This one may be tricky, since we all have a hard time taking an honest look at our work. The way most of us try to assess the quality of our work is by comparing it to other photographers, which is not a good practice to get into. No two photographers are directly the same, even though they may have similar shooting styles. The only way to measure this is to take a long, hard look at your work and your work alone. Let’s say it has been over a year since you raised your prices. One day you are reviewing some of your earlier sessions. You think to yourself, “Wow, I’ve come a long way. I can’t believe I edited that photo like that.” or “My work is completely different now!” If you notice this trend with nearly every photo, it can’t be a coincidence. If you are still not sure, ask a trusted peer for his or her honest opinion on your work and how it has improved.
#5 – Other photographers are telling you “it’s time.”
If one photographer has the guts to be honest and tell you, “you need to raise your prices,” you know there are at least 10 other photographers thinking the same thing. Everyone in this industry is trying to keep the quality high, so by giving each other feedback, we improve the industry standards. Someone (like yourself?) may not have the confidence in their work to raise their prices. If a peer goes out of his or her way to say to you “it’s time to raise your prices,” that should go a long way in making that business decision.
#6 – Your business is not profitable.
Before I dive into this, I will say that if your business is not profitable, raising your prices is only one way to remedy the situation. The other way is to reduce your expenses. This sign is on the list, since there are many, many photography businesses out there that are not profitable, simply because their prices are too low. If you are racking up debt and seem to be struggling to make money with your business, you will want to sit down and crunch some numbers to see if your business is making a profit. Want an easy and simple way to do this?? Check out The Photography Pricing Workbooks!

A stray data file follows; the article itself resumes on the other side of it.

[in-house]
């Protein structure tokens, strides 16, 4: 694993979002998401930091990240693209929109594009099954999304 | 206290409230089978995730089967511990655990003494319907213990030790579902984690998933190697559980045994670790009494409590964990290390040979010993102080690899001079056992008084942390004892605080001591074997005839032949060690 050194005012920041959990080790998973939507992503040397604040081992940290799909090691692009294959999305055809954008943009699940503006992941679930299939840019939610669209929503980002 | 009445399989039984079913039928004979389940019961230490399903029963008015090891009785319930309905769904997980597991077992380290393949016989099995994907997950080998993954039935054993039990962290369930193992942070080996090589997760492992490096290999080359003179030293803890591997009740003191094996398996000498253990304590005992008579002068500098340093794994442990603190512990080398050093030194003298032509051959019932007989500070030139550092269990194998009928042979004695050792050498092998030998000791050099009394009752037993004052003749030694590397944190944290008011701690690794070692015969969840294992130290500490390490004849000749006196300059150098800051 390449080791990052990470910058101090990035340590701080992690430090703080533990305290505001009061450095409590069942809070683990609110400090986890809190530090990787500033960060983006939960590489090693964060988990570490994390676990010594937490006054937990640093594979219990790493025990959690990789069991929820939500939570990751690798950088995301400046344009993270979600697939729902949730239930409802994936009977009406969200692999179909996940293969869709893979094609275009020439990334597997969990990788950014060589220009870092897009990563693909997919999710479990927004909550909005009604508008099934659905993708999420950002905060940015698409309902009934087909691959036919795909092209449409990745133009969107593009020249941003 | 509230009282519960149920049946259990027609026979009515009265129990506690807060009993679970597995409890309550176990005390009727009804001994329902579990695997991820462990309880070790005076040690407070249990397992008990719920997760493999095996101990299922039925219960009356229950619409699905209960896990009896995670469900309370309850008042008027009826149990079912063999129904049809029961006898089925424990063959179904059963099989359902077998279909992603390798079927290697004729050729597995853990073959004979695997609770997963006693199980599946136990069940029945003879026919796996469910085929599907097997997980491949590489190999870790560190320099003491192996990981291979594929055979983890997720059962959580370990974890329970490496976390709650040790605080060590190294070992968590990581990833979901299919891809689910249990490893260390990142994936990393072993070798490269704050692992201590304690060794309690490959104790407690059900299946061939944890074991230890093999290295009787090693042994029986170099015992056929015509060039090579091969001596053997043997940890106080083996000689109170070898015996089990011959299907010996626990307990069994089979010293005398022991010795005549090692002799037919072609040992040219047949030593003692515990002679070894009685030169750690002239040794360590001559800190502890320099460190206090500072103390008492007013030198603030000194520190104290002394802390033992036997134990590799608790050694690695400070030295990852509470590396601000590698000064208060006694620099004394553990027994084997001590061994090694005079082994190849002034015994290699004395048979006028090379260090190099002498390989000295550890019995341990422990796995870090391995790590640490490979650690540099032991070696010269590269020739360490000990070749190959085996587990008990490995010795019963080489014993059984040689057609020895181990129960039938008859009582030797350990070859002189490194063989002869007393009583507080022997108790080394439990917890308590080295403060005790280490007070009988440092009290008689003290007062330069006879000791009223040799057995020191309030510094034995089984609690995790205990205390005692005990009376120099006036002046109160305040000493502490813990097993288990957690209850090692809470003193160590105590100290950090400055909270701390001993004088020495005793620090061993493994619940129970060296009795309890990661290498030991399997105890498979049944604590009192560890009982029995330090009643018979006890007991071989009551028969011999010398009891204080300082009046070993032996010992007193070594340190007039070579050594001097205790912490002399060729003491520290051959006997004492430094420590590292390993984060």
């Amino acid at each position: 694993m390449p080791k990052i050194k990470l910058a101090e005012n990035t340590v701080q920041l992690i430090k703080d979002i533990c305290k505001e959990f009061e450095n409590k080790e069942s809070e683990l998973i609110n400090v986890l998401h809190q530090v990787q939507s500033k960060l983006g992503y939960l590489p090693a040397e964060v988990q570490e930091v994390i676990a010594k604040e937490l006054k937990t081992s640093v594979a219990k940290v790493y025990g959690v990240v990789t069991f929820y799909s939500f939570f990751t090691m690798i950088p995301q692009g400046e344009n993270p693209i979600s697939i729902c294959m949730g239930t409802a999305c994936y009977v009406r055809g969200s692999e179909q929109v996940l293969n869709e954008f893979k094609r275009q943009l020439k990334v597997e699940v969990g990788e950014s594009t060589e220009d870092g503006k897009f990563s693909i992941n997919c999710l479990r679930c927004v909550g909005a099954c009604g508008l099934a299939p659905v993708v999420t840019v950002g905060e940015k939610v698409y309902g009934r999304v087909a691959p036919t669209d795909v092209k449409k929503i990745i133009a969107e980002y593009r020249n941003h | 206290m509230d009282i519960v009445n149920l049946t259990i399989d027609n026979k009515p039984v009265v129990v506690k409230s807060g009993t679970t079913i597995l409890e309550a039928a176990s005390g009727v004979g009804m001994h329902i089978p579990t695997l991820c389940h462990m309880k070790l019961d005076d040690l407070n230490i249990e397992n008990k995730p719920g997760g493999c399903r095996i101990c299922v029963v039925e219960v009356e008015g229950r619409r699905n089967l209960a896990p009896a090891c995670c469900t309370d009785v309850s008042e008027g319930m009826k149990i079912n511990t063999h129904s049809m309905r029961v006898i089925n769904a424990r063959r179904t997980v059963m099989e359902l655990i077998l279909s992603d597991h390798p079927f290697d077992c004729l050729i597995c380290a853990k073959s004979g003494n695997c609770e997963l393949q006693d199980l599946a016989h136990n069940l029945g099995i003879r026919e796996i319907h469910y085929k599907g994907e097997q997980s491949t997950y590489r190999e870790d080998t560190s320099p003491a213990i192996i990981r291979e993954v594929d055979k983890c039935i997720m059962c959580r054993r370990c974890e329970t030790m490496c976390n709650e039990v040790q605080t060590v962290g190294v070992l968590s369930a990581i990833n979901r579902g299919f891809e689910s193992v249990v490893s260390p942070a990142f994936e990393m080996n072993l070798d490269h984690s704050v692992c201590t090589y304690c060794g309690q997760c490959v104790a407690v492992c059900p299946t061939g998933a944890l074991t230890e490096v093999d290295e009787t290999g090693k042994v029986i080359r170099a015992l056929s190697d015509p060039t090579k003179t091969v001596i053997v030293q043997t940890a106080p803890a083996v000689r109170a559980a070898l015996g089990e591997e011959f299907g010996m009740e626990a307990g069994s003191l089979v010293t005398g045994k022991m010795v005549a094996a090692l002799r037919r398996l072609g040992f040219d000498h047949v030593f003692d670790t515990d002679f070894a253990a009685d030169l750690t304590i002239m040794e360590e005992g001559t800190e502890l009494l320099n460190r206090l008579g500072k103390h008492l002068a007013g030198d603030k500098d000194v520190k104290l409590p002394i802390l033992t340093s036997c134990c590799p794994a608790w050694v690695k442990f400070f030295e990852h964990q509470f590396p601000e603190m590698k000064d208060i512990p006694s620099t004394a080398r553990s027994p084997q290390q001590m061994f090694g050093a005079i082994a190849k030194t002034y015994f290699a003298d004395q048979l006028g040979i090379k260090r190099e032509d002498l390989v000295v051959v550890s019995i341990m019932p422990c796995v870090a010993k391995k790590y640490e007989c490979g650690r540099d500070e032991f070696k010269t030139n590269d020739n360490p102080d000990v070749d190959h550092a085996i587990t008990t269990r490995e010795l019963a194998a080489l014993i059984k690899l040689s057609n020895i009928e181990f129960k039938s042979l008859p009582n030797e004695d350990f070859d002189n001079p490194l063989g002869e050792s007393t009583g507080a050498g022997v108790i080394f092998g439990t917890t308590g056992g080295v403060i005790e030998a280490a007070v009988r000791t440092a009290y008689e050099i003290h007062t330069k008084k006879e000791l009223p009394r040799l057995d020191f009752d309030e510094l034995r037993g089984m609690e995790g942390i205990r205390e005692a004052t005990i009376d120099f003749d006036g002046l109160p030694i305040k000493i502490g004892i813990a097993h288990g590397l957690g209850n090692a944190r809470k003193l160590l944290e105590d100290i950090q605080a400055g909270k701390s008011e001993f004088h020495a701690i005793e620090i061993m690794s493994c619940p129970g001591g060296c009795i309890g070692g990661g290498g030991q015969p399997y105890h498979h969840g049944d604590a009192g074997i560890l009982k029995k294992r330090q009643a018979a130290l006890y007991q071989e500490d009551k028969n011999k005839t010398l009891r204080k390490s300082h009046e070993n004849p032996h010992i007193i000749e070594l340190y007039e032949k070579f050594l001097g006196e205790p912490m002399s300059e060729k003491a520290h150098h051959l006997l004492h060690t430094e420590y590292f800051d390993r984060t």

If I do need to raise my prices, how do I know how much to raise them?
This is the final piece of the pricing puzzle. If you have determined it is time for you to raise your photography prices, next comes the hard part of figuring out how much you need to raise them. Simply stated, look at how severe those indicators are for your business. For instance, if you are crazy busy, almost every single inquiry is booking, your work is leaps and bounds from where it was a year ago, and your business is struggling to make a profit, you should make a larger bump in your prices. If you are only a little busier than you want to be, most inquiries are booking, and your work has improved slightly, then a smaller bump in prices is may be appropriate. The bigger the signs, the bigger the increase!
I’m scared I’ll lose all my clients after my price increase.
This is the main concern of photographers debating about raising their prices. If you made the 4 pricing mistakes in the previous blog post, this is a very real possibility. However, if you are at the point where you are considering a pricing change, your business will not be sustainable for very long on the current course. You may have some growing pains, but you will be thankful in the end that you made that change.
Will you lose clients if you raise your prices? Short answer: yes. How many? It depends on if you made the jump from one customer type to another. If you make a significant jump in prices, chances are you will loose a decent chunk of your client base. To offset this short-term drop-off in business, there are two techniques to help during the pricing transition. First, change your prices during your peak season vs. the off-season. It seems counterintuitive, but you will feel the drop in business even more during your off-season, rather than during your peak season, since the demand is lower. Second, announce to your current clients that you are raising your prices and give them a limited time to book a session with you at your lower prices before you make the jump up to your new prices.